However, each charge creates an opposing surface charge on the surface of the conductor, so the charges are attracted to the conductor. If the conductor is extremely thin, the net force on each point charge will be the same as for free space. If it is thicker, the net force actually rises because the image charges created by the conductor appear to get closer to the original charges.

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  • $\begingroup$ 1. If the formula is missing something, provide the correct formula if there is one. Actually the formula takes into account all the forces together, I could explain it but I am busy. $\endgroup$ – Rijul Gupta Jul 10 '15 at 6:57
  • $\begingroup$ 2. No field lines will pass through the conductor? No not really, the conductor induces charges and even though the field lines are not inside it, the conductor does not disturb the outside field as the induced charges duplicate the original field. Again I can explain it but I am just busy. $\endgroup$ – Rijul Gupta Jul 10 '15 at 6:57
  • $\begingroup$ 3. Net force increases? No it does not, the metal slab does not produce any extra electric fields! and no extra field means no extra force. Imagine a charge enclosed by a metal sphere, even though charge induces on the metal sphere equal to internal charge, only the outer charge can provide electric field and that field is equal to original field. $\endgroup$ – Rijul Gupta Jul 10 '15 at 7:07
  • $\begingroup$ 1. I provided a link in my answer that tells you what is left out of the formula. $\endgroup$ – user27118 Jul 10 '15 at 18:34
  • $\begingroup$ 2. The conductor does not "duplicate" the original field except in special cases (such as: a spherical conductor enclosing a point charge, or a plane conductor in a field with constant direction). This is not one of those cases. To start with, at the surface of a conductor, the electric field must be perpendicular to the conductor. The result is that a point charge near a conductor produces a completely different field than an isolated point charge. See Jackson, chapters 2 and 3, for methods to handle these problems. $\endgroup$ – user27118 Jul 10 '15 at 18:46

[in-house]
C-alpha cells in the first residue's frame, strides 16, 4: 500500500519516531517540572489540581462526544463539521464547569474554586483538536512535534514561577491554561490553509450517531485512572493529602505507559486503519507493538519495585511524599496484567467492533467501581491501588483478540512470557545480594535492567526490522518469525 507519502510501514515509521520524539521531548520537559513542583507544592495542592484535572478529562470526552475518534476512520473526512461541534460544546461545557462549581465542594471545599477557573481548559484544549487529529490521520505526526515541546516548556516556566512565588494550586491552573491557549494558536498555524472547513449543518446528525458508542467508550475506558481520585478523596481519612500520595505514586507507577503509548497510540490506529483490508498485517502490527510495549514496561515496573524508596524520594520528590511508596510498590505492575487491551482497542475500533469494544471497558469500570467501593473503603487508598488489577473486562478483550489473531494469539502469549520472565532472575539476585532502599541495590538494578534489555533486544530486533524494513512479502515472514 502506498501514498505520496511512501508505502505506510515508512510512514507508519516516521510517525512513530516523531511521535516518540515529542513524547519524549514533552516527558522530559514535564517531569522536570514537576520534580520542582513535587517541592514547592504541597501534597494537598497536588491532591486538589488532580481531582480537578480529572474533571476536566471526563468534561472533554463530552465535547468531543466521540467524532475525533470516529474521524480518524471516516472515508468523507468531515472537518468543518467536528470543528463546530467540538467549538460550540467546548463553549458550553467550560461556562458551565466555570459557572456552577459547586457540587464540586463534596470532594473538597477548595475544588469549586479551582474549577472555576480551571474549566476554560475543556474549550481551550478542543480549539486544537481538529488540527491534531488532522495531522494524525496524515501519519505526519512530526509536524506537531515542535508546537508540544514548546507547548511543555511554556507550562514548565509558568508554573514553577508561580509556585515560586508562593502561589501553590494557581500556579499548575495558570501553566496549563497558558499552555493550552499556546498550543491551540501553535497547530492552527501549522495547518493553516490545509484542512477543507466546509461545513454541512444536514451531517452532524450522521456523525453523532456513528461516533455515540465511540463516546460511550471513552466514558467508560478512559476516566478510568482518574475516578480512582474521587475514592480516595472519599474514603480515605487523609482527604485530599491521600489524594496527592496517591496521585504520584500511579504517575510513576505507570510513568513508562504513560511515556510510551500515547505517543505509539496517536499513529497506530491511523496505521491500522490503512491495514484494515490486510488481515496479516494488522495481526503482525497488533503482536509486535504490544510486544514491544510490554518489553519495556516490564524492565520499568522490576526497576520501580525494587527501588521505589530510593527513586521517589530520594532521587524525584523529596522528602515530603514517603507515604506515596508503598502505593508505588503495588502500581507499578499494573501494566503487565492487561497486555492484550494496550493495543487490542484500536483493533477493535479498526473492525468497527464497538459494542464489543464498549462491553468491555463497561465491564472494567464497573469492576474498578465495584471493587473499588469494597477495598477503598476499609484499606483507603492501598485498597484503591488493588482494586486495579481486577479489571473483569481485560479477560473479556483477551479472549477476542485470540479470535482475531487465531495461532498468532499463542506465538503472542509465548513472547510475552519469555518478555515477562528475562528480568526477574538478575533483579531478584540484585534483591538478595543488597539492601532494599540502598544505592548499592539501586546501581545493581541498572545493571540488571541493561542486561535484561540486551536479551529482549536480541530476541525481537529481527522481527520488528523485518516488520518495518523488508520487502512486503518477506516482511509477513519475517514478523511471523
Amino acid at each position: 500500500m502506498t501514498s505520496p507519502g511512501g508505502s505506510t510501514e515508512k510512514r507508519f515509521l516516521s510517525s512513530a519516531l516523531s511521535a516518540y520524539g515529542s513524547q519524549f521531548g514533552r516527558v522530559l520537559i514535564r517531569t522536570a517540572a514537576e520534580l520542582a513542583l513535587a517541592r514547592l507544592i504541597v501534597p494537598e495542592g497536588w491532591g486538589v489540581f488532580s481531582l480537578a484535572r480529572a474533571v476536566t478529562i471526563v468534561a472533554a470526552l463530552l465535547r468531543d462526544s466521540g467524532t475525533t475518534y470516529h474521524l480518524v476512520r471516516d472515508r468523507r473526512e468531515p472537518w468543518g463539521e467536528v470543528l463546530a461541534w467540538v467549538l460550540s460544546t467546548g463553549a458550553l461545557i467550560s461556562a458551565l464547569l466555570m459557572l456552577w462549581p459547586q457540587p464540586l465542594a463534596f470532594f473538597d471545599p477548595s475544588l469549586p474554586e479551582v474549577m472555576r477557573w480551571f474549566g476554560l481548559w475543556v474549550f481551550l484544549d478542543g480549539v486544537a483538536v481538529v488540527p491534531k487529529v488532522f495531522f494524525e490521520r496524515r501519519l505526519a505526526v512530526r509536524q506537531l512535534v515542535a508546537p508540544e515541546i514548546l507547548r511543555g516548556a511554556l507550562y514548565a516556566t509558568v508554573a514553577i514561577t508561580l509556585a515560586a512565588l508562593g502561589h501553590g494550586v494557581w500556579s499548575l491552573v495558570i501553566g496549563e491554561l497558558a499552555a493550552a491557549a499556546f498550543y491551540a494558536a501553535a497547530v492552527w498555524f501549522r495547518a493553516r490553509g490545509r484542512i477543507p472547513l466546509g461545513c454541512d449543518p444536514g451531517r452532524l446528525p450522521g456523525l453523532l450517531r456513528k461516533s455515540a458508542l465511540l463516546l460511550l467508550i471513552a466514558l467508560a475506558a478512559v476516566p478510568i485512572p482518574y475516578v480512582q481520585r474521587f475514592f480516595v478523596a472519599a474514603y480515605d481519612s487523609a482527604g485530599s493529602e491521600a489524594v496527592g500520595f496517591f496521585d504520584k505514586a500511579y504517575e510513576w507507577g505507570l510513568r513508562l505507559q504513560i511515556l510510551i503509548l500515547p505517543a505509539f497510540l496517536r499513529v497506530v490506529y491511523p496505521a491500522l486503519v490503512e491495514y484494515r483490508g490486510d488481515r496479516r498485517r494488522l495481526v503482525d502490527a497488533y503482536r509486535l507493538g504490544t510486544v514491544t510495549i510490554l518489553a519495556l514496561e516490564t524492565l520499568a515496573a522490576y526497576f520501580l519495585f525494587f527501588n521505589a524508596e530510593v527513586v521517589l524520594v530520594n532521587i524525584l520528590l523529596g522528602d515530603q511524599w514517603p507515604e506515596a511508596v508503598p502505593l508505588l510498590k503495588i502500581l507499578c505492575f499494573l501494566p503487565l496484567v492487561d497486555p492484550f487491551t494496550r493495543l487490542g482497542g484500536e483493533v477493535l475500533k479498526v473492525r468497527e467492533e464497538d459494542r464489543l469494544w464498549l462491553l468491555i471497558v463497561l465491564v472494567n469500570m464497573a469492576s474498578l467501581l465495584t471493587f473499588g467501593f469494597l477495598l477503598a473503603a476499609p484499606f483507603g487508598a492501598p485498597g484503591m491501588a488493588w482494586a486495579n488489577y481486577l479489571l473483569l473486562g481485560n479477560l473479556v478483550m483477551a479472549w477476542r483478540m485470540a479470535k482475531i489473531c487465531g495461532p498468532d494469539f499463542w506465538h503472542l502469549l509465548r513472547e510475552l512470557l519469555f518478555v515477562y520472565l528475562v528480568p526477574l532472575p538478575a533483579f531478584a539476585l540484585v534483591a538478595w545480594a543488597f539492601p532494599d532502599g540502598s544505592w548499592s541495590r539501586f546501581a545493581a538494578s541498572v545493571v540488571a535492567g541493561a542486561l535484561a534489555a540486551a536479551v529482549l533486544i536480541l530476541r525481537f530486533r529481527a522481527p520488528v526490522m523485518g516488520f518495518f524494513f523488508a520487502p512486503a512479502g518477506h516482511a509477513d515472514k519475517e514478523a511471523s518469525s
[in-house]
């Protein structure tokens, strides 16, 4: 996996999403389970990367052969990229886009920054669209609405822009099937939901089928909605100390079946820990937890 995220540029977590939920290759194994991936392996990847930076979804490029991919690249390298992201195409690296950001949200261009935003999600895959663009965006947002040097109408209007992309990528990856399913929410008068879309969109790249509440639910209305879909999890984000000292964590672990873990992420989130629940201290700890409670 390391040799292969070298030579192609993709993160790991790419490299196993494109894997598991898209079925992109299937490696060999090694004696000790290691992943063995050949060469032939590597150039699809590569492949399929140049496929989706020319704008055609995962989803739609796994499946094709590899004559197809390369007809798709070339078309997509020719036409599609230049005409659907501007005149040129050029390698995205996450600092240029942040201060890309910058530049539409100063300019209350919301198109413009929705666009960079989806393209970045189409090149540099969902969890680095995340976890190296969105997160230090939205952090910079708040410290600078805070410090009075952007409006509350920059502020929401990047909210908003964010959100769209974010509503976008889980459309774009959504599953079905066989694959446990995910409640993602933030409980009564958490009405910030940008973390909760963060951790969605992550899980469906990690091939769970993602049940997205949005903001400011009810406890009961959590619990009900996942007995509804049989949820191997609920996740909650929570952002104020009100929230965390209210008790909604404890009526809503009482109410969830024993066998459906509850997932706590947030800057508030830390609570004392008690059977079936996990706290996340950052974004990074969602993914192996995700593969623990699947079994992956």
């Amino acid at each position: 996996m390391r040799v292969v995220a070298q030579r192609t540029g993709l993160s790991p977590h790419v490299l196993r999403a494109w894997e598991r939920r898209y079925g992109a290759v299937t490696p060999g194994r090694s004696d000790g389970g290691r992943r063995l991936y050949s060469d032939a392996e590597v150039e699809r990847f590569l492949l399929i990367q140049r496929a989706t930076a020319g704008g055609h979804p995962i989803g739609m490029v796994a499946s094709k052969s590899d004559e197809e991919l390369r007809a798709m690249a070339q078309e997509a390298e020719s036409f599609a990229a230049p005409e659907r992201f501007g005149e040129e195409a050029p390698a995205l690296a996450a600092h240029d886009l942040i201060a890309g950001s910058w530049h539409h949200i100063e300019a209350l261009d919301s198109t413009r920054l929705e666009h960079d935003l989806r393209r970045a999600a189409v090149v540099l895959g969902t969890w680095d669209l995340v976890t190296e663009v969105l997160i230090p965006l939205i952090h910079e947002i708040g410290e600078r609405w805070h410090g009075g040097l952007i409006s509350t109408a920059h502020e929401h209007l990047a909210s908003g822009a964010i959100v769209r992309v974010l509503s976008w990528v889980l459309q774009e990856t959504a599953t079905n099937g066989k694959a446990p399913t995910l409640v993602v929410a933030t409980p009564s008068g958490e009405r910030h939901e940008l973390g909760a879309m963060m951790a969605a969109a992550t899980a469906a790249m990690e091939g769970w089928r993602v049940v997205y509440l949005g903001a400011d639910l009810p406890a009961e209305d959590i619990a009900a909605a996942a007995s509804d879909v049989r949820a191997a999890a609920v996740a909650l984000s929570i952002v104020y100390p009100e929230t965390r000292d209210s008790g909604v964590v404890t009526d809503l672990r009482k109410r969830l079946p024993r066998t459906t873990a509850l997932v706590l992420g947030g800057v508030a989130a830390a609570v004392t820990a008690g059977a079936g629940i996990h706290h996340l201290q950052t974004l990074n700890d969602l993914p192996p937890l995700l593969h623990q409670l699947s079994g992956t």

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The correct way to understand this should be :
Imagine the 2 point charges placed $d$ distance apart, there is an electric field due to one charge which interacts with the other, now if you place the charges in a dielctric medium then near the charges opposite charges will be induced, this would produce an extra electric field in opposite direction to the original field (because the charges are opposite) the net field is therefore reduced and so is the net force.